February-April: Adams sails to France for diplomatic assignment. He is accompanied by 10-year old John Quincy.


October: Adams returns to Boston and drafts the Massachusetts Constitution which will serve as the model for the US constitution.

November: Adams, along with John Quincy and Charles,travels to Europe to negotiate the peace treaty with England.


May:  John Adams, James Bowdoin, John Hancock, and other leaders founded the American Academy of Arts and Sciences to provide a forum for a select group of scholars, members of the learned professions, and government and business leaders to work together on behalf of the democratic interests of the republic.

June – July: Congress appoints Adams to negotiate a loan with the Netherlands.


October 19: Major victory at Yorktown, Virginia. The British surrender and agree to negotiate peace.


April: The Netherlands recognizes American independence.

June: Adams secures a $2 million loan from Dutch bankers.


September: Adams, Franklin and Jay sign the Treaty of Paris which ends the War with Britain.


Adams serves on a commission to secure commercial treaties for the United States.

Adams negotiates a second loan with the Netherlands.

July: Abigail and Nabby reunite with John in Europe. They settle in Auteuil, near Paris.


February: Adams is appointed Minister to Great Britain.

May: His family joins him in London.


June: Adams’ oldest daughter, Nabby, marries William Smith, Adams’ secretary in London.


September: Fifty five delegates attend the Constitutional convention. The document that will become the US Constitution is approved.


March: Adams negotiates a fourth loan with the Dutch

April: The Adams family returns to Massachusetts. They settle in Braintree.

September: The Constitution is ratified and put into operation.


March: George Washington is elected president of the United States and John Adams elected Vice President.

April:  Adams moves to Richmond Hill, New York.

July: French Revolution


April: Benjamin Franklin dies.

November: Abigail travels to Philadelphia where she joins John. She returns to Massachusetts after six months.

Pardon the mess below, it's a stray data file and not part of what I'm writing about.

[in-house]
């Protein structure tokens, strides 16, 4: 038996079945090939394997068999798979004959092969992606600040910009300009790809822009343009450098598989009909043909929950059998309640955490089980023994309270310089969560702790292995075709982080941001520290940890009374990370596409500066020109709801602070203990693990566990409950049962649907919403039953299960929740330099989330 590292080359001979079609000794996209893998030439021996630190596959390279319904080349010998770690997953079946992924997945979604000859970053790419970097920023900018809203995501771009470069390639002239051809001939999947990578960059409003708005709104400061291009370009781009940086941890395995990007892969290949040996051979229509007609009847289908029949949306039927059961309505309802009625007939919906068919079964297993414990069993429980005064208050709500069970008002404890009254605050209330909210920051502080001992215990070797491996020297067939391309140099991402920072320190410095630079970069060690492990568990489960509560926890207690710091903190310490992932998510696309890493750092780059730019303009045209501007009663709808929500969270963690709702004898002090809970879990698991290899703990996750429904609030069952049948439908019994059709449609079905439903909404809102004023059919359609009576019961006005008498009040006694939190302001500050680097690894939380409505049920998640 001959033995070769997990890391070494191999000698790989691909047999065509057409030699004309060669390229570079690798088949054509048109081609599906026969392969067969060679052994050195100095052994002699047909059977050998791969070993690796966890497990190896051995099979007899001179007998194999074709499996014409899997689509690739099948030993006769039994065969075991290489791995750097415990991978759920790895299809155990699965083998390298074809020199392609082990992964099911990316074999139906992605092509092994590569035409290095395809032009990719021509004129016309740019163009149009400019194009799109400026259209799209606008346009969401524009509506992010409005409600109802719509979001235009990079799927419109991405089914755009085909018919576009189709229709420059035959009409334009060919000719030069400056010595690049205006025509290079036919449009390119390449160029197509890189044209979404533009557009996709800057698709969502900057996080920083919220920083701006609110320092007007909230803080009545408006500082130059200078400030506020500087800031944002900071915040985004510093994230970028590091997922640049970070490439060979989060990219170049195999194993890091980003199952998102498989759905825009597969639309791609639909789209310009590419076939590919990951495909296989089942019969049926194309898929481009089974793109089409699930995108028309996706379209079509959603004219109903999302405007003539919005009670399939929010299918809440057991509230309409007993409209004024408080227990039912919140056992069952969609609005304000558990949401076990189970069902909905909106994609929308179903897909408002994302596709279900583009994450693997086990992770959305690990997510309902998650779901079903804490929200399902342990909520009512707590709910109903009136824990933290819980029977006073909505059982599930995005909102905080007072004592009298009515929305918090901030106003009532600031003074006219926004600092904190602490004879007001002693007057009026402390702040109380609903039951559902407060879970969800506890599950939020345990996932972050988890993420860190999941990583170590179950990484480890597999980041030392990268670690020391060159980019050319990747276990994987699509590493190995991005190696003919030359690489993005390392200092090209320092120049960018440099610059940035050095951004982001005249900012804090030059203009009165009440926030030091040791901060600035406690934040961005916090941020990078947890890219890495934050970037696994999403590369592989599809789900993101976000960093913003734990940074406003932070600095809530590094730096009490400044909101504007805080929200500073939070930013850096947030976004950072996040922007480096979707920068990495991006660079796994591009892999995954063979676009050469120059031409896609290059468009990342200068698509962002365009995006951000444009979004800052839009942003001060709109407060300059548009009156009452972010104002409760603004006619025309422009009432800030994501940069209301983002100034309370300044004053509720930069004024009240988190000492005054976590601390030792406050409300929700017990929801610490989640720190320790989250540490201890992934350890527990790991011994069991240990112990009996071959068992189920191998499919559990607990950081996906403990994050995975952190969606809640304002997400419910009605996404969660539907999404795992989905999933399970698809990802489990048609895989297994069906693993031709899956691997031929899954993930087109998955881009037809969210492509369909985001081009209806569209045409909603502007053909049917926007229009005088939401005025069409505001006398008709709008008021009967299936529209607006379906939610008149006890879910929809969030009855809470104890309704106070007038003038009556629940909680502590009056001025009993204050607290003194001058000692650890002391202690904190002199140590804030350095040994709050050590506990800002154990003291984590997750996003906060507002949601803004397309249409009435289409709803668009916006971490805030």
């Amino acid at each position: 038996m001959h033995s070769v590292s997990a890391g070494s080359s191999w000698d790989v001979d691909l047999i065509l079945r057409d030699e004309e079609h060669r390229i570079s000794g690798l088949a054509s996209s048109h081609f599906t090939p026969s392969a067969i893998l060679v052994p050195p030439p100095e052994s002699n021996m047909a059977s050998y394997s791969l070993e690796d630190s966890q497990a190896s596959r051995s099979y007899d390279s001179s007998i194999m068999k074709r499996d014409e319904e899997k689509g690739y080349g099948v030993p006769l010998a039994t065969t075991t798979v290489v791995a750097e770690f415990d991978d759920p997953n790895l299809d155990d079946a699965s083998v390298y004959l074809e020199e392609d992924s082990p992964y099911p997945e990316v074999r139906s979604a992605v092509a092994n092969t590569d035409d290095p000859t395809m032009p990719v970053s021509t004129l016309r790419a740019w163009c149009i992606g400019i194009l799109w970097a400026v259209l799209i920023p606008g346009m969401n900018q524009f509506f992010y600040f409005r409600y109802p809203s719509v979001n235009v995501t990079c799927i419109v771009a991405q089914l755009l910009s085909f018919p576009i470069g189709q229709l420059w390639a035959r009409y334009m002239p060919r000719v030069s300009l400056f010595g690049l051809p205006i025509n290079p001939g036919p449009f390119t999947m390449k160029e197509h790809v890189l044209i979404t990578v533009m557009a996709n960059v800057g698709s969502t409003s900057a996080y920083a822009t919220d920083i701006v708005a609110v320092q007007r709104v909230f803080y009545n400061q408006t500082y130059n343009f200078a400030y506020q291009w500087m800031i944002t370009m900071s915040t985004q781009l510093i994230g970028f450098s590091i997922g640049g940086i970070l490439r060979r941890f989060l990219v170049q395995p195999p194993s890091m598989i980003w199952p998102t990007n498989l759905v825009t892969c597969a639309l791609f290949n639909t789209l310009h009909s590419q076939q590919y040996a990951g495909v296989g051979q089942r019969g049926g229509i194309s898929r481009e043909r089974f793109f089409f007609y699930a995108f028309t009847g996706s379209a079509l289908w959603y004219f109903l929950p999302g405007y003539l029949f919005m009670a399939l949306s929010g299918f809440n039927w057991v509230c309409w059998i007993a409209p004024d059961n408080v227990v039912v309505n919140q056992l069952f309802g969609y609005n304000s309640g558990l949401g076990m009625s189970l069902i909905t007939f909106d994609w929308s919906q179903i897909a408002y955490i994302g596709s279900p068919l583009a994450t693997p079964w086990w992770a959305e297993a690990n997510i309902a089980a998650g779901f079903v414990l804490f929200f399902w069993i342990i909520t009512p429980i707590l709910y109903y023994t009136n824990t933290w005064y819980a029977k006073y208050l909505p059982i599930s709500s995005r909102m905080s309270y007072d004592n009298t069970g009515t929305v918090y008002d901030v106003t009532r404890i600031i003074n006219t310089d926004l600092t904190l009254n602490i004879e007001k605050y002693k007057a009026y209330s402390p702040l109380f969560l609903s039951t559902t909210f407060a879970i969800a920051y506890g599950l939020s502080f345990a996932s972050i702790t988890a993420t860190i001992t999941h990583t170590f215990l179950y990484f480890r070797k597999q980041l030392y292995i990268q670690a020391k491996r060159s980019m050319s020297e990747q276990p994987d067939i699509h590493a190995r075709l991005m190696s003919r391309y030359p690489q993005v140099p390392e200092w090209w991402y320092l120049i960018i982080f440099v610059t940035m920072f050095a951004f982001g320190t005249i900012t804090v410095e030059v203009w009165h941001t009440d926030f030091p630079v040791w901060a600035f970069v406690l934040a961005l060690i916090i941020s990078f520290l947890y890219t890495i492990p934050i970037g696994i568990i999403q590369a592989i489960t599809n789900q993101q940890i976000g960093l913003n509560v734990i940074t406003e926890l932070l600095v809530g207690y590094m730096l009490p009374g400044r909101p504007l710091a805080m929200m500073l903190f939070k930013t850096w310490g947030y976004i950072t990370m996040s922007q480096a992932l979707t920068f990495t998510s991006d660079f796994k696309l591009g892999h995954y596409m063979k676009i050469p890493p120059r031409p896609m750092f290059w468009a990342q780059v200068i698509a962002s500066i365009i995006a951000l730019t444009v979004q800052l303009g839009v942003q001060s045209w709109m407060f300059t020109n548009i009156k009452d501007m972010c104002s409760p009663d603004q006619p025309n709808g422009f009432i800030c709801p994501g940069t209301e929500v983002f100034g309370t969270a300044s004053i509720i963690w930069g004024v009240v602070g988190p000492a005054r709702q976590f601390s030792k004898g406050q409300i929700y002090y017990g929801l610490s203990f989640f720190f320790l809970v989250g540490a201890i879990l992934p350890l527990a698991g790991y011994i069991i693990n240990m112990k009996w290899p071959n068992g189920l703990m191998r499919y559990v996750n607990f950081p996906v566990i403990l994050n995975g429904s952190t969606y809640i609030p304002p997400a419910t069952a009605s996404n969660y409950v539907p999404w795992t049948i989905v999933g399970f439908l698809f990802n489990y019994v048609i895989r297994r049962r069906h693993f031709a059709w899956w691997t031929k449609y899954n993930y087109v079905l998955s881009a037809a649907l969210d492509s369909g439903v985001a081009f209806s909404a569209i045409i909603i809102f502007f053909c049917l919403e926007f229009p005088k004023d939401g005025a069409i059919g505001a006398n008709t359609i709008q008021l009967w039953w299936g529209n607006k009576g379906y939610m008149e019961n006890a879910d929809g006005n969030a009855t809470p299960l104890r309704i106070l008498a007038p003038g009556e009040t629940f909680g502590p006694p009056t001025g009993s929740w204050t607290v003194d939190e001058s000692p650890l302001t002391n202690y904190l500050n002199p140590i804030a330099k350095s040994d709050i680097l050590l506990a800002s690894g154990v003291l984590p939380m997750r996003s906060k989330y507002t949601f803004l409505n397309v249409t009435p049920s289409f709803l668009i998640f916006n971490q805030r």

May: Adams is appointed president of Boston’s Academy of Arts and Sciences.

December: Ratification of the Bills of Rights


April: The Adams family returns to Braintree, part of which was incorporated as Quincy.

September: The monarchy was abolished and France becomes a republic.

December: Washington was reelected for a second term as President of the United States and Adams as his Vice President.


February: Great Britain, Prussia and Austria declare war on France.

April: Proclamation of Neutrality by which the United States stays out of the European War.


July: Whisky Rebellion. Farmers who sold their grain in the form of whiskey had to pay a new tax which they strongly resented.


August 29: Charles marries Sally Smith in New York.


John Adams is elected second president of the United States.


March 4: John Adams is sworn in as the second President of the United States.

June: Adams appoints his son, John Quincy, as minister to Prussia.

July: John Quincy marries Louisa Catherine Johnson in London.


Adams creates the US Navy Department.

George Washington is the commander of the Army under Adams presidency.

March-April: XYZ Affair. The French foreign minister demands a bribe to resume diplomatic relations with the U.S.


December: George Washington dies at age 67.


Treaty of Morfontaine settled the hostilities between U.S. and France during the Quasi War.

May: The Federalist caucus nominates Adams as party nominee for the 1800 elections. The Republicans select Thomas Jefferson.

November: Adams moves to the newly finished President’s House in Washington D.C.

November 30: Son Charles Adams dies of liver cancer at age 30.

December: Adams looses the presidential election to Thomas Jefferson.


March 4: Adams returns to Quincy, Massachusetts.


October: Adams starts writing his Autobiography.


November: Jefferson is elected for a second term.

Jefferson announces the exploration of the Louisiana Purchase lands by the Lewis and Clark expedition.


May 16: Thomas Adams marries Ann Harrod.


James Madison is elected president


April: John Quincy joins the Republican party; his father’s rival.


War of 1812


August 14: Nabby dies of breast cancer at age 48.


John Quincy becomes James Monroe’s Secretary of State.


October: Abigail Adams dies of typhoid fever at age 73.


February: John Quincy Adams is elected President of the United States.


July 4: John Adam dies at age 91.